It is increasingly likely that the Interstate 81 viaduct in downtown Syracuse will come down and work will begin on replacing the segment of road with a community grid.
Who will be the ones putting on hard hats and doing the construction? Syracuse lawmakers are starting a program to make sure a diverse group of Central New Yorkers is doing the heavy lifting.
"We want to begin to prepare the workforce and various components of the areas of construction that may be viable on that site,” said Sharon Owens, the deputy nayor of Syracuse. “But in the meantime, those skills can be used on various projects that go on."
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City leaders discussed "Syracuse Build," Monday evening. It's a construction training, workforce development and local hiring program. The goal is to have people ready when the state Department of Transportation, which recommends the community grid option, starts hiring for the I-81 project, but it's taking a big-picture approach.
"I mean, the after is almost more important than the actual project because we’re going to get people on the project but then the project is going to end,” said Owens. “What do we do after that?"
That's where programs like this usually fail. Leaders said people often end up with a folder full of certifications and no job. Syracuse Build is focusing on breaking down the silos. Some community partners are optimistic.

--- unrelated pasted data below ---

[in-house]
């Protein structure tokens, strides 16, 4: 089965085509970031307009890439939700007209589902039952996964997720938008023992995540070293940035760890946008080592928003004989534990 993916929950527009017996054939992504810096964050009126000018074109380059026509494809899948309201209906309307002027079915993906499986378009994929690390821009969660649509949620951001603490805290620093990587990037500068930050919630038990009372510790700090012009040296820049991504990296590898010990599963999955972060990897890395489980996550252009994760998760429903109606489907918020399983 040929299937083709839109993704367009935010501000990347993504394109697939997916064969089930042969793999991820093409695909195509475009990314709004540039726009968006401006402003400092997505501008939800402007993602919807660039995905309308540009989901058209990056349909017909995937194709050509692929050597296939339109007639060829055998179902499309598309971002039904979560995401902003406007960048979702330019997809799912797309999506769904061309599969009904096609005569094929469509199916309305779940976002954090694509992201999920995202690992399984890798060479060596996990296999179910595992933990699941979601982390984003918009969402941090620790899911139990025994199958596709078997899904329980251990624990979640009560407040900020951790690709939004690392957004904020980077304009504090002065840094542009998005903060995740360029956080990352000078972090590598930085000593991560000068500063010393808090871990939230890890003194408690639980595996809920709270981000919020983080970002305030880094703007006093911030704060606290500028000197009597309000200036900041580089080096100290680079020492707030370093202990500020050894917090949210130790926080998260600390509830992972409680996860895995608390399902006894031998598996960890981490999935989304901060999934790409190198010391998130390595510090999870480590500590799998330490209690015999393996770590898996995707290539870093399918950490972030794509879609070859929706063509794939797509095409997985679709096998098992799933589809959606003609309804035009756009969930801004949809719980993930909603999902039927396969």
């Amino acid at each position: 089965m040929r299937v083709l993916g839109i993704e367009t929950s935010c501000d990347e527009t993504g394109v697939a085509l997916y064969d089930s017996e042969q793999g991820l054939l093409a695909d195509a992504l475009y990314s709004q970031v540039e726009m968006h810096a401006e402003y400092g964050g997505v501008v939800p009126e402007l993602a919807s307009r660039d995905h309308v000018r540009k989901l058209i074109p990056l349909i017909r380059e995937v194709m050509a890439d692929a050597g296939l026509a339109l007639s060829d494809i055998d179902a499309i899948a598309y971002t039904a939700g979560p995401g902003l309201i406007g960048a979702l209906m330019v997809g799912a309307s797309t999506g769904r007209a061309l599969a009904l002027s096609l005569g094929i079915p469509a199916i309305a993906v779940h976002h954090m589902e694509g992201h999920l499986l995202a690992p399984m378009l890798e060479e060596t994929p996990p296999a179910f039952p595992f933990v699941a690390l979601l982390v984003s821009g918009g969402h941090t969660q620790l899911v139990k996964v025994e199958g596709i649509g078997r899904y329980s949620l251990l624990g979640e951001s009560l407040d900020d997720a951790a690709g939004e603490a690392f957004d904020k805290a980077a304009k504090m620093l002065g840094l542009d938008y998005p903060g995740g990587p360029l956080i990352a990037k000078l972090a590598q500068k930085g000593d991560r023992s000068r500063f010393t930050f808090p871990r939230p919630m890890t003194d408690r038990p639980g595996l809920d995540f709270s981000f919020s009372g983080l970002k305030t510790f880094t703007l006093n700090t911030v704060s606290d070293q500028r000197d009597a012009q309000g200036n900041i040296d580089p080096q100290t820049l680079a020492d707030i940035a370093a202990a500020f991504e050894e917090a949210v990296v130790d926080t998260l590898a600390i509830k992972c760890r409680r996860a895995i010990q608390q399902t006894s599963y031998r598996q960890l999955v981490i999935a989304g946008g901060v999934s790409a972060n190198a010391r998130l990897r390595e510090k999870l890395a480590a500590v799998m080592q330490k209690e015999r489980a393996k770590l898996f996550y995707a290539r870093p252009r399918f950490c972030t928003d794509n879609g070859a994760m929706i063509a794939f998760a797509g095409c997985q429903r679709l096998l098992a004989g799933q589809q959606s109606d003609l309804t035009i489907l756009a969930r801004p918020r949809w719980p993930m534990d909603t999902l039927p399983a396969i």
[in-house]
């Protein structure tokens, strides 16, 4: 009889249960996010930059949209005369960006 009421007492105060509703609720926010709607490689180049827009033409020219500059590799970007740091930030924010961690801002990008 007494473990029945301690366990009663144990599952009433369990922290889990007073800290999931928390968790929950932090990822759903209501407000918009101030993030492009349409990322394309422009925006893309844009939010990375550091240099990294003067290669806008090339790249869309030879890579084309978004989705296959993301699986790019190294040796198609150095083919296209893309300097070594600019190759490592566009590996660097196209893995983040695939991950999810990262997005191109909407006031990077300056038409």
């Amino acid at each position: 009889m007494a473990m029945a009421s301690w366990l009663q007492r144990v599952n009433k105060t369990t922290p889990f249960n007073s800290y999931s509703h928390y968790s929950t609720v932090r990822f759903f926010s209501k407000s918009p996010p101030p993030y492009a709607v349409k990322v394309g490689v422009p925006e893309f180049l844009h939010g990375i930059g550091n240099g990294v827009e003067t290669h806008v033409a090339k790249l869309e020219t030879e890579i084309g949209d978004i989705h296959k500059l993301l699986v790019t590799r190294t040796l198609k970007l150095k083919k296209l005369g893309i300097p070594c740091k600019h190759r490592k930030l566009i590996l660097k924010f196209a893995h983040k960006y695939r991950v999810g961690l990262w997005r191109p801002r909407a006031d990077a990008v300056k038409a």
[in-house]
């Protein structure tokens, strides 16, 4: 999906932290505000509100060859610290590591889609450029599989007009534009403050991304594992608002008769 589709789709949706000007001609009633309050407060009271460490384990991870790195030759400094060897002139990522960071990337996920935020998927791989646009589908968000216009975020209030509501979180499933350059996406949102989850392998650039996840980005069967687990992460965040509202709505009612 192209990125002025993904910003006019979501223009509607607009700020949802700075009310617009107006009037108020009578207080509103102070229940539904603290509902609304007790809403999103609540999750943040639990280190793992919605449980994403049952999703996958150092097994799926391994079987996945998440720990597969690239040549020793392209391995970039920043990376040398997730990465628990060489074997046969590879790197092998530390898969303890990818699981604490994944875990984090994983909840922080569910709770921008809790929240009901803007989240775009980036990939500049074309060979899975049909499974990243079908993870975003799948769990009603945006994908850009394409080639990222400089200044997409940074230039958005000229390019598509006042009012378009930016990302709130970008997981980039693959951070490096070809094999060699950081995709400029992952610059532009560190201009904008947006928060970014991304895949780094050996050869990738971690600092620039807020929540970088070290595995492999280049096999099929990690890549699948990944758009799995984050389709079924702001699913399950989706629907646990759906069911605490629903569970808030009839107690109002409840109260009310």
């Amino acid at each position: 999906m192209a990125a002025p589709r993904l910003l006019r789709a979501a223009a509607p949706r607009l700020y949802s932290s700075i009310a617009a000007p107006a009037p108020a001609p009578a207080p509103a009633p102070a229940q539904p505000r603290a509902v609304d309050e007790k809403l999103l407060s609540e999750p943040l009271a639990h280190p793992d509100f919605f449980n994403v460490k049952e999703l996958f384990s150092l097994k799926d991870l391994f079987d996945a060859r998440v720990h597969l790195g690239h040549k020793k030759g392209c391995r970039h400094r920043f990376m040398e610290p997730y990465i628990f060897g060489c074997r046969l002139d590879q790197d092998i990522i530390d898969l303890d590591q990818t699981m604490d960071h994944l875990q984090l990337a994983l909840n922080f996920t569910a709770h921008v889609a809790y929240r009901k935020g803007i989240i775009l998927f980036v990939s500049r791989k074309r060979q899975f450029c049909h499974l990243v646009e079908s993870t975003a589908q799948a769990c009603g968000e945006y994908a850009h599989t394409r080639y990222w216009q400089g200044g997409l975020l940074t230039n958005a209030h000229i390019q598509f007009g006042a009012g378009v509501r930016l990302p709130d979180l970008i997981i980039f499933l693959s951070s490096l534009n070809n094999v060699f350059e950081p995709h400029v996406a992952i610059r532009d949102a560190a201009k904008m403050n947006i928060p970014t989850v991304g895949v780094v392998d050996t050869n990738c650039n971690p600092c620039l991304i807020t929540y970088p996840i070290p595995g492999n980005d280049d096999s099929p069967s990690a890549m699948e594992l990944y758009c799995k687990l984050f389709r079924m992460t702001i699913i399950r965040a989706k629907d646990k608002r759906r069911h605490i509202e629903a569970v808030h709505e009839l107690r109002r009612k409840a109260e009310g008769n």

"You got to keep on building relationships with the trades,” said Aggie Lane, a board member of the Urban Jobs Task Force. “You got to keep track of people. You got to make sure there’s a way for people to get their second, their third, their fourth jobs, kind of like a hiring hole."
Syracuse University, SUNY Upstate, the City of Syracuse and Onondaga County have all agreed to work with Syracuse Build, so local workers get experience ahead of the I-81 project and there is work to be done after. Those institutions drive major construction projects in our community.
Next week, the city is holding a "big table" discussion. It will bring local, state and federal officials together to talk about the types of jobs that will come with the I-81 project.